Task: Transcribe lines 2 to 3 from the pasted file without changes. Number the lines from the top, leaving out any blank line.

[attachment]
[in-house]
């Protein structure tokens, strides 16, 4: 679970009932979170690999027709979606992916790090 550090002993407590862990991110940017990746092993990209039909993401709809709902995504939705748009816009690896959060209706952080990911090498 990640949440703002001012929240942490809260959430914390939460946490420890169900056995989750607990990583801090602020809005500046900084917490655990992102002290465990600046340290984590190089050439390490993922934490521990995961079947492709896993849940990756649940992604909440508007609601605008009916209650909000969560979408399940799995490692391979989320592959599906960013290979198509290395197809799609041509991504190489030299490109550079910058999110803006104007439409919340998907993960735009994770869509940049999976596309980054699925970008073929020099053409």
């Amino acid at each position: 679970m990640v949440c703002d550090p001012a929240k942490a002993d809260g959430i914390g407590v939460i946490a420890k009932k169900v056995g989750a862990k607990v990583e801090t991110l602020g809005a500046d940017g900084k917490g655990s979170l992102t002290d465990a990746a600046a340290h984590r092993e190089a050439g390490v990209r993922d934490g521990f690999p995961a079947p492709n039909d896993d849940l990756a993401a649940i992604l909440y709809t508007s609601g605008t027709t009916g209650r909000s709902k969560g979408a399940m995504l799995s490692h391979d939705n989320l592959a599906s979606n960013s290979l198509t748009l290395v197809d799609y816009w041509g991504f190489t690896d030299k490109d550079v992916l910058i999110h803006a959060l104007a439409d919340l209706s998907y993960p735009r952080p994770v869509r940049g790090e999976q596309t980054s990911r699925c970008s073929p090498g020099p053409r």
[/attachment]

């Protein structure tokens, strides 16, 4: 679970009932979170690999027709979606992916790090 550090002993407590862990991110940017990746092993990209039909993401709809709902995504939705748009816009690896959060209706952080990911090498 990640949440703002001012929240942490809260959430914390939460946490420890169900056995989750607990990583801090602020809005500046900084917490655990992102002290465990600046340290984590190089050439390490993922934490521990995961079947492709896993849940990756649940992604909440508007609601605008009916209650909000969560979408399940799995490692391979989320592959599906960013290979198509290395197809799609041509991504190489030299490109550079910058999110803006104007439409919340998907993960735009994770869509940049999976596309980054699925970008073929020099053409």
């Amino acid at each position: 679970m990640v949440c703002d550090p001012a929240k942490a002993d809260g959430i914390g407590v939460i946490a420890k009932k169900v056995g989750a862990k607990v990583e801090t991110l602020g809005a500046d940017g900084k917490g655990s979170l992102t002290d465990a990746a600046a340290h984590r092993e190089a050439g390490v990209r993922d934490g521990f690999p995961a079947p492709n039909d896993d849940l990756a993401a649940i992604l909440y709809t508007s609601g605008t027709t009916g209650r909000s709902k969560g979408a399940m995504l799995s490692h391979d939705n989320l592959a599906s979606n960013s290979l198509t748009l290395v197809d799609y816009w041509g991504f190489t690896d030299k490109d550079v992916l910058i999110h803006a959060l104007a439409d919340l209706s998907y993960p735009r952080p994770v869509r940049g790090e999976q596309t980054s990911r699925c970008s073929p090498g020099p053409r």